The friendship between John Lennon and Elton John is one of the greats of rock and roll. In the 1970s, right in the middle of Lennon’s epic mid-life crisis, Elton turned up, played and sang on Lennon’s first number-one single as a solo artist. He also persuaded him to perform live again with him at Madison Square Garden and reunited him with Yoko Ono. If that’s not true friendship, who knows what is.
Lennon called this infamous period his “lost weekend” but it was actually a little more than 18 months – from spring 1973 to November 1974 — of drinking, debauchery, and spurts of creativity that resulted in three new solo albums.
The former Beatle’s mid-life crisis began the way most midlife crises do. In the summer of 1973, with his marriage to Yoko in some difficulty, the then 32- year-old Lennon went out for a pack of cigarettes and just didn’t come back. Lennon had decamped for Los Angeles along with his assistant and girlfriend May Pang. For the next year and a half, bewildered fans were treated to a series of headline-grabbing news of drunken escapades featuring Lennon and an entourage that included Pang and singer-songwriter Harry Nilsson among others.
The most legendary incidents were two infamous nights at Los Angeles’ legendary Troubadour nightclub. According to reports at the time, the first time Lennon showed up, he was wearing a sanitary napkin on his head, ordered round after round of drinks on his record label’s tab, and left without leaving a tip. (When the seen-it-all waitress in the VIP section asked about her tip, Lennon snapped “Don’t you know who I am?” “Sure,” she responded, “You’re a jerk with a Kotex on your head.”) On another visit to the Troubadour, Lennon and his entourage shouted obscenities at the Smothers Brothers comedy team performing on stage. After throwing punches and drinks at the Brothers’ manager, a waitress, a female patron taking a photo, and knocking over several tables, Lennon and company were forcibly ejected from the club. It wasn’t really the best look for the former Beatle and composer of songs such as “Imagine,” “All You Need is Love” and “Give Peace a Chance.”
Drink and debauchery stole the headlines, but there was some music, too. In a 2008 interview with the New York Times, Pang reminded readers and fans that this was also a productive time musically. Lennon recorded three of his best-known solo albums, Mind Games, Rock n’ Roll with Phil Spector and Walls and Bridges. (Lennon’s work with Spector was also fueled by alcohol and wild antics, including Specter arriving at the studio one night with a loaded gun which he proceeded to fire into the ceiling.) However, It was during the recording of Walls and Bridges that Lennon and rock superstar Elton John performed together and formed a lasting friendship.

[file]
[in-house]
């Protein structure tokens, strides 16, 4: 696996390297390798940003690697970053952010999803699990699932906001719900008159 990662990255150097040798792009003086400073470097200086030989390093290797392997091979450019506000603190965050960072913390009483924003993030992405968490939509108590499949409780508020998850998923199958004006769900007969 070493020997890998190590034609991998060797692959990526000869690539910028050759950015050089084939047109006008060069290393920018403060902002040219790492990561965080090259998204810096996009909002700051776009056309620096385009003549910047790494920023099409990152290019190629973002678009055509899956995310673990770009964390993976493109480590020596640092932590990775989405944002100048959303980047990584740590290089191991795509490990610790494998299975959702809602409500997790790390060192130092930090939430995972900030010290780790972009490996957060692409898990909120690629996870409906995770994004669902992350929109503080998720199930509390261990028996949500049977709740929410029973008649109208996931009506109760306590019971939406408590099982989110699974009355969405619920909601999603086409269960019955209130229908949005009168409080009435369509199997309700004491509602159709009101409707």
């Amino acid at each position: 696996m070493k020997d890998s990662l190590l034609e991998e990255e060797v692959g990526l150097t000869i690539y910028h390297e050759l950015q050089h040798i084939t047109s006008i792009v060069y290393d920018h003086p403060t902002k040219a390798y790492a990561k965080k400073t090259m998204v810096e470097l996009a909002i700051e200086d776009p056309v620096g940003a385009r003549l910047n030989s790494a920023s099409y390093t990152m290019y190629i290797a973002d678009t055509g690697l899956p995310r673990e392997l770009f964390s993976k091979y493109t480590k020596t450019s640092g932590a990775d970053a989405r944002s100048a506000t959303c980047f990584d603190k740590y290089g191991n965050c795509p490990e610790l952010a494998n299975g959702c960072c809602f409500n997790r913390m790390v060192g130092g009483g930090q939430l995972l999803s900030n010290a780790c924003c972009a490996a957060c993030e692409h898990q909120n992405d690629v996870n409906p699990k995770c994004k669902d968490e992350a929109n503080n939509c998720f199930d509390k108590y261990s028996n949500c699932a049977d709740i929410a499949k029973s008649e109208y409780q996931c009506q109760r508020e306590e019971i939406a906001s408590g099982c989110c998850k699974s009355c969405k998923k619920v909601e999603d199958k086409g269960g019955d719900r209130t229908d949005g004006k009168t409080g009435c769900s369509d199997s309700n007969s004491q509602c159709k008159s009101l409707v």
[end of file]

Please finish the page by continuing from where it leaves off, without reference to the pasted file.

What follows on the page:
Related: “7 Cool Things About ‘Goodbye Yellow Brick Road'”
Elton came to the studio while Lennon was recording “Whatever Gets You Through the Night.” and joined in on piano and vocals. “I was fiddling about one night, and Elton John walked in with Tony King of Apple — you know, we’re all good friends — and the next minute Elton said, ‘Say, can I put a bit of piano on that?’ Lennon said at the time. “I said, ‘Sure, love it!’ He zapped in. I was amazed at his ability: I knew him, but I’d never seen him play … And then he sang with me. We had a great time.”
Elton was so sure the song was a hit that he bet Lennon that if it went to number one, Lennon would have to join him on stage at Madison Square Garden in the fall. “I sort of half-heartedly promised if [the song] became number one, which I had no reason to expect, I’d do Madison Square Garden with him, Lennon recalled in 1980. “So one day Elton called and said, ‘Remember when you promised…’ It wasn’t like I promised some agent or something, so I was suddenly stuck.”
Lennon came on stage midway through Elton’s Thanksgiving Day concert on November 28, 1974. Elton introduced him by saying he wanted to make things a bit more special by bringing a guest to the stage. “It’s my great privilege and it’s your great privilege for me to introduce Mr. John Lennon!” Lennon bounded onto the stage and the pair launched into the number one hit single, followed by “Lucy in the Sky with Diamonds” (which Elton had recently covered) and the early Beatles favorite “I Saw Her Standing There,” that Lennon reminded the crowd was originally sung by “an old estranged fiancee of mine – called Paul.”
After the show, Elton had a surprise waiting for Lennon backstage. Elton had arranged for Yoko Ono to be in the audience that night and she and Lennon saw each other for the first time in the more than 18 months since Lennon had left. He later told a reporter, “She was backstage afterward, and there was just that moment when we saw each other and like, it’s like in the movies, you know, when time stands still?” The couple reconciled and in October 1975, their son Sean was born. They asked Elton to be his godfather.
Related: “Starting Over”: John Lennon’s Triumphant Return and Bittersweet Farewell”
Lennon’s appearance with Elton John was his last ever live performance. After Lennon’s assassination in December 1980, Elton and songwriting partner Bernie Taupin wrote one of the most moving musical tributes to Lennon, “Empty Garden, (Hey Hey Johnny).” In the summer of 1982, Elton returned to play Madison Square Garden, and as he played the song, the crowd of about 20,000 fans lit candles and held up matches and lighters in Lennon’s memory. Just before the song ended, a petite woman and a little boy walked on stage and the crowd eventually realized it was Yoko and six-year-old Sean. She hugged Elton and thanked the crowd. “I really feel you are all my family.” It was — and still is — a moving tribute to a brief but valuable friendship.
Photo Credit: Elton John 1974 by Jack Kay/Express/Getty Images